43 Risks of Appendicitis Most common acute abdominal condition requiring childhood surgery Commonly missed or delayed diagnosis Complications include peritonitis, sepsis, bowel obstruction, death Second most common cause for litigation, and one third of claims involve diagnostic error

44 Put risks into perspective
Lifetime cancer risk is 44.00% for men, 38.00% for women Single CT scan for a child age five theoretically increases that risk 00.02% Physicians need to understand the risk/benefit Risk of missed diagnosis is immediate and real Risk of radiation exposure is delayed and theoretical Eliminate unnecessary exams, not necessary exams

45 Estimated Lifetime Risk of Death
Lightning strike Bicycle accident Drowning Motor vehicle accident Cancer (natural causes) Cancer, pediatric (single CT) 1 in 100,000 1 in 10,000 1 in 1,000 1 in 100 1 in 3-4 1 in ,000

46 Understand institutional/population bias
Patient population Prevalence of obesity Relevant for US vs. CT Social/cultural conditions Time of presentation/need for follow-up Age/gender of patients Younger children/adolescent females Institution resources/support

47 My biases Awareness of cancer risks associated with pediatric CT need to be raised Alternatives to CT studies need to be explored If there is a low pre-test probability, neither ultrasound nor CT study is an appropriate diagnostic imaging examination If there is mid to high pre-test probability, and it will likely change the course of treatment, CT is the study of choice for appendicitis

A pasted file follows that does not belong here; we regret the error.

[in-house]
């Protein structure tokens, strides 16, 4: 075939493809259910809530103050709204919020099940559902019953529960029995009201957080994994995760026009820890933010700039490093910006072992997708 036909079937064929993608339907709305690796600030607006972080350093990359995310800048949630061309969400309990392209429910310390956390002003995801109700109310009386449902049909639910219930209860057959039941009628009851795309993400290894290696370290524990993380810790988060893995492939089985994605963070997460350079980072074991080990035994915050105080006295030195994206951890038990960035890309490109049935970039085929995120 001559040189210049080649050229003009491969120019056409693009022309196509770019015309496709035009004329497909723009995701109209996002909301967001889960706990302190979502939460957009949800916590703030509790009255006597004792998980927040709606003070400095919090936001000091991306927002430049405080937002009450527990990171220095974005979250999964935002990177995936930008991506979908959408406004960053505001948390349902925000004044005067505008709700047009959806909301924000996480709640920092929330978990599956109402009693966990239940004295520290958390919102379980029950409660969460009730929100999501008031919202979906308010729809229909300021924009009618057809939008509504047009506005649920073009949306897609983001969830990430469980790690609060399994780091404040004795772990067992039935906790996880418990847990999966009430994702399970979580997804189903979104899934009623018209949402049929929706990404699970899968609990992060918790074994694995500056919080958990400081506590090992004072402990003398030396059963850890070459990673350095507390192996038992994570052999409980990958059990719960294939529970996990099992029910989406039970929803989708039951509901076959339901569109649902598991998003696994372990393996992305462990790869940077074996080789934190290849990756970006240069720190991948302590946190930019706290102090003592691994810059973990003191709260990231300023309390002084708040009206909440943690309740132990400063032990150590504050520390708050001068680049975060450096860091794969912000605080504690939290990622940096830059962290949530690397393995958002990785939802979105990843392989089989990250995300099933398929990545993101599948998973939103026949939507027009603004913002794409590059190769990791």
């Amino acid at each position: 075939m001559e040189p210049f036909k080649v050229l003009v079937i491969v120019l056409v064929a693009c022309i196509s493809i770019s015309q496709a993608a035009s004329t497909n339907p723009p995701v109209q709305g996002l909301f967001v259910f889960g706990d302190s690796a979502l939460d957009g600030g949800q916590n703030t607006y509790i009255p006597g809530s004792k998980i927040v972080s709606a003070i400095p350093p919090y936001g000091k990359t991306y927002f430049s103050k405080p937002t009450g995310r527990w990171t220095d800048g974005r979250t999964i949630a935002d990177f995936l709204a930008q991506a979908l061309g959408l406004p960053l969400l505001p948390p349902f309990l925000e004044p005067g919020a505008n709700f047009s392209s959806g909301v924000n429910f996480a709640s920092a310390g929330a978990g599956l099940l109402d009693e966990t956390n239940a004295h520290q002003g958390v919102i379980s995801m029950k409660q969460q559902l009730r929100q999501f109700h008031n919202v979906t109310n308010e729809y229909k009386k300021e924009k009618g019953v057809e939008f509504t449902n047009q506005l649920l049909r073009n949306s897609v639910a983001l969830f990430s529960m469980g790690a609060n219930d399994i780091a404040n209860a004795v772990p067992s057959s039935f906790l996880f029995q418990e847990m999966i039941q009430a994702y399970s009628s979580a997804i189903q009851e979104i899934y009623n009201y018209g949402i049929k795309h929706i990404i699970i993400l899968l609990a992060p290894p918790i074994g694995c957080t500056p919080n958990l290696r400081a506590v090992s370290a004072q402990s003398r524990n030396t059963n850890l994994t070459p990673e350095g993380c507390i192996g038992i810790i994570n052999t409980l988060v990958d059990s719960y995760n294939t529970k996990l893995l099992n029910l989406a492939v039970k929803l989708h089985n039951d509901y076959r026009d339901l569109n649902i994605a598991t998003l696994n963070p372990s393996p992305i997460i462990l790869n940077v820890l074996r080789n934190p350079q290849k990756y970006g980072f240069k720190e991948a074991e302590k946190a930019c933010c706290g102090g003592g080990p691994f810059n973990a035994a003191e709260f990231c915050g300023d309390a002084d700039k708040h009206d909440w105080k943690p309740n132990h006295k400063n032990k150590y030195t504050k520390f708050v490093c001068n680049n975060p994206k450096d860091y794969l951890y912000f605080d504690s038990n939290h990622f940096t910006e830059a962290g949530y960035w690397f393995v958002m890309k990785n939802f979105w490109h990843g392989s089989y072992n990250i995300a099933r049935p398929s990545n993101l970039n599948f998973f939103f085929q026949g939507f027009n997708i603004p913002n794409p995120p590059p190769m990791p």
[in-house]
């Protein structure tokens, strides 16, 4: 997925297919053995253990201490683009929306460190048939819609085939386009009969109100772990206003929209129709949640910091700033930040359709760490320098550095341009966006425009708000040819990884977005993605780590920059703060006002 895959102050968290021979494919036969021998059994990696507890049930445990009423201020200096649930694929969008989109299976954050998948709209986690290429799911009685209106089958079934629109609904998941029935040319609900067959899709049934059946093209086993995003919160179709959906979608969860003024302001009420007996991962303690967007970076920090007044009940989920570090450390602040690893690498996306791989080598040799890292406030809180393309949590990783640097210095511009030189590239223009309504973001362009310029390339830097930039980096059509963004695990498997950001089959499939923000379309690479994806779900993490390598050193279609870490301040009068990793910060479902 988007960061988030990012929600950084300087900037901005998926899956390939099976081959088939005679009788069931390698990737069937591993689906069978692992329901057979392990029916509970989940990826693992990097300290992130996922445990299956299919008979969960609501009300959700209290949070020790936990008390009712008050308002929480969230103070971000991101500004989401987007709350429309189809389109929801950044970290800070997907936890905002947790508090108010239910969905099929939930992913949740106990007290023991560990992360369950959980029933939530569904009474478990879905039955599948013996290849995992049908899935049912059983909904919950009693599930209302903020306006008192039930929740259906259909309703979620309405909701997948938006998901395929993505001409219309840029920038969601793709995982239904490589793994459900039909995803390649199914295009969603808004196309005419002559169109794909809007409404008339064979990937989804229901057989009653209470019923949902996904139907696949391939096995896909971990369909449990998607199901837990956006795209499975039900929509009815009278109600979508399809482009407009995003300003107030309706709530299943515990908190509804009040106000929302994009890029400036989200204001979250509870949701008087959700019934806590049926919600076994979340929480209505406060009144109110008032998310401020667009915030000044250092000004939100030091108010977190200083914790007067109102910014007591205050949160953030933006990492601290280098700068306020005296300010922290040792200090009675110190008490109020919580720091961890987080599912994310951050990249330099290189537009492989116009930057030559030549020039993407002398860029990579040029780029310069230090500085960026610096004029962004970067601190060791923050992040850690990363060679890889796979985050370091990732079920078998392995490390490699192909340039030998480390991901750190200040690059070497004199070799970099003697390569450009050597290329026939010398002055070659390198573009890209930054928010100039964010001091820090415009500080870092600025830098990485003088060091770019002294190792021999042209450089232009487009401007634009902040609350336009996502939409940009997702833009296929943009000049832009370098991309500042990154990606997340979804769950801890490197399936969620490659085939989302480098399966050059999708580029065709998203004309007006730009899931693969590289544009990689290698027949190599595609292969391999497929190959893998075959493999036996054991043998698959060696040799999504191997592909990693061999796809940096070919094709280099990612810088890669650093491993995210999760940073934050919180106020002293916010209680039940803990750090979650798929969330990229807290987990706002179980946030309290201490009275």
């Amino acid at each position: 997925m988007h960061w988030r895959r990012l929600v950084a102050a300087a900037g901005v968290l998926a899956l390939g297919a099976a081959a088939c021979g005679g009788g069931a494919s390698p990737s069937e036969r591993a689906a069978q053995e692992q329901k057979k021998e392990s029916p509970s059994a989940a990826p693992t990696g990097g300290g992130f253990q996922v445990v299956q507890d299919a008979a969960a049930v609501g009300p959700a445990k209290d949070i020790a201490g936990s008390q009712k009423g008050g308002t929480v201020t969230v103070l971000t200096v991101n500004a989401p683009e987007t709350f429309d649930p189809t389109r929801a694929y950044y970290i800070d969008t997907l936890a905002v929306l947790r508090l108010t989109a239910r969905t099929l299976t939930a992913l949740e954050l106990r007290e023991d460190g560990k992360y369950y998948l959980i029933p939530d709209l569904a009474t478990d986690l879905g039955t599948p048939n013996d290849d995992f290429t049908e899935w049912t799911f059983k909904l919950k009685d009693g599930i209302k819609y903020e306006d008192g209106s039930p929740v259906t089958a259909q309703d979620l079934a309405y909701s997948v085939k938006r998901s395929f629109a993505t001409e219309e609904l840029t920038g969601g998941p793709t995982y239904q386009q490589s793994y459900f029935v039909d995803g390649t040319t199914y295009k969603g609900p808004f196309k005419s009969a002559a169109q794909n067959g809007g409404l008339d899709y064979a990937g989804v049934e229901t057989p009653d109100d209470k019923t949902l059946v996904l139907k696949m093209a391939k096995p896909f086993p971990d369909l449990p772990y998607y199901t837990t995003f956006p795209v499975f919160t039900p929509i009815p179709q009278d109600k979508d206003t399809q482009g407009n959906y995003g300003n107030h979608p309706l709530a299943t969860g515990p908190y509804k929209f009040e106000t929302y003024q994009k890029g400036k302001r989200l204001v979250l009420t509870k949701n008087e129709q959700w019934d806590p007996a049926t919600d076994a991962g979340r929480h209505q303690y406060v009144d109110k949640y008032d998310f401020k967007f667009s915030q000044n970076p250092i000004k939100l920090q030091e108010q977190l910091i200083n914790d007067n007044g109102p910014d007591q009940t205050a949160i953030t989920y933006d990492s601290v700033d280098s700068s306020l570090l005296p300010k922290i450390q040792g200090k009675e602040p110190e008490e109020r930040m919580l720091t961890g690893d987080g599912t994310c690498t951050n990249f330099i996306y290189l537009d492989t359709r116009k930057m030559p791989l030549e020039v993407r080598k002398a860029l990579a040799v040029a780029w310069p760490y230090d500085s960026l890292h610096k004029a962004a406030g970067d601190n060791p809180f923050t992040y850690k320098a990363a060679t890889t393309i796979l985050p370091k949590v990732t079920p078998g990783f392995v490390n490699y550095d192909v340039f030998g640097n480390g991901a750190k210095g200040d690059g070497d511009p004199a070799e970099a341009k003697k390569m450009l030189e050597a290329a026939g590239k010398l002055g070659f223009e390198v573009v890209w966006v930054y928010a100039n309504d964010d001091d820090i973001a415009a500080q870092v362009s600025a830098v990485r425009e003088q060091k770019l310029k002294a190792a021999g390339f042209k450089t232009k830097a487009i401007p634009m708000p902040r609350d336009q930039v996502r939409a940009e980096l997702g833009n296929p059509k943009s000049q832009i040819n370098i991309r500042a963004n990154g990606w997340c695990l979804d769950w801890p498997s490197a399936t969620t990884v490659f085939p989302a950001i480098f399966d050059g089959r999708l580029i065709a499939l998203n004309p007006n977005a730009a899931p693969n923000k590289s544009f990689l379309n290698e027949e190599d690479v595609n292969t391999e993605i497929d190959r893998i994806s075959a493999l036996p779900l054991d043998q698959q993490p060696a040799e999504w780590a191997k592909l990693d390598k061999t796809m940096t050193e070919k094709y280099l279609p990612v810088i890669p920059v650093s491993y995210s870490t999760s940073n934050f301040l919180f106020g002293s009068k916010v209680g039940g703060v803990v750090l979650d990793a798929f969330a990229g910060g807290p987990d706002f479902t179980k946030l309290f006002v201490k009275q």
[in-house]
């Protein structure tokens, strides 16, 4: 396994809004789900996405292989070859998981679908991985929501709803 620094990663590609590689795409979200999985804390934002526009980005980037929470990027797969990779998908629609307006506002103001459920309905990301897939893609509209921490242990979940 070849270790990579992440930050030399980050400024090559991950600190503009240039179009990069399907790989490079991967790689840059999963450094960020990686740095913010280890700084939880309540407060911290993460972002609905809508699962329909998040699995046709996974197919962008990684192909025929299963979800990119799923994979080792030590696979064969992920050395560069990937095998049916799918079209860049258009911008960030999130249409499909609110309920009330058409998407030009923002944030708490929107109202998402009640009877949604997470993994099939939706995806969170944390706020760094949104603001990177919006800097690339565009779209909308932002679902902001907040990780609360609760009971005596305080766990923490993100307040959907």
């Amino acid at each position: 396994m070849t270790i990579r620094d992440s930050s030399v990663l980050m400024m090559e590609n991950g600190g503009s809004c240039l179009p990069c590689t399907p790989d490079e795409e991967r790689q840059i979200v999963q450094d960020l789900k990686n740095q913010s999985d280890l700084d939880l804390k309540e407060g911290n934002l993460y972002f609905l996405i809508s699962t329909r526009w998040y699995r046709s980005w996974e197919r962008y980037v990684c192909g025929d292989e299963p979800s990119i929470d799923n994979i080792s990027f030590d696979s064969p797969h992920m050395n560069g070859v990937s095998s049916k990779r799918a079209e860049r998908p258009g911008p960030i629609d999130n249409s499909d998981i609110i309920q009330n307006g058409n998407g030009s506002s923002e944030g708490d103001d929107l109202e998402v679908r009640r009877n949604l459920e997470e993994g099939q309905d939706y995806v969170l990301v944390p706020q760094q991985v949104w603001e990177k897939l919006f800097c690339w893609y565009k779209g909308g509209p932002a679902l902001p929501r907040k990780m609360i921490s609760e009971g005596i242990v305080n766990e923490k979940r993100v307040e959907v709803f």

48 Pre-test probability

49 My bias against ultrasound
There is still controversy about this exam, decades after introduction, even among highly qualified radiologists The appendix is not found in ¾ of all examinations When the appendix is not found, appendicitis can’t be excluded When the appendix is found and appendicitis suspected, there is still a false positive rate of 25% The immediate risk of patient harm from missed ultrasound diagnosis is much more compelling than the theoretical risk (and lower) long-term risk from medical radiation

50 My bias in favor of CT studies
If the appendix is seen and normal, no appendicitis If the appendix is not seen, but no other abnormalities identified, very low chance of appendicitis If the appendix is inflamed, then surgery If the appendix is not seen but inflammation present, follow closely

51 Trends for the future Better physician and patient education
Clinical decision rules to minimize need for imaging Awareness of the issues and time constraints upon ED physicians for rapid diagnosis Development of alternatives to CT studies Technical alteration of CT protocols to minimize radiation exposure

52 Conclusions

53 Conclusions There is still controversy concerning diagnostic imaging for appendicitis in pediatric patients We are pro-active in keeping medical radiation exposure as low as reasonable achievable The experience with our pediatric population, emergency room physician expectations for accuracy, and surgical follow-up has led us to recommend CT studies for appendicitis in the appropriate clinical setting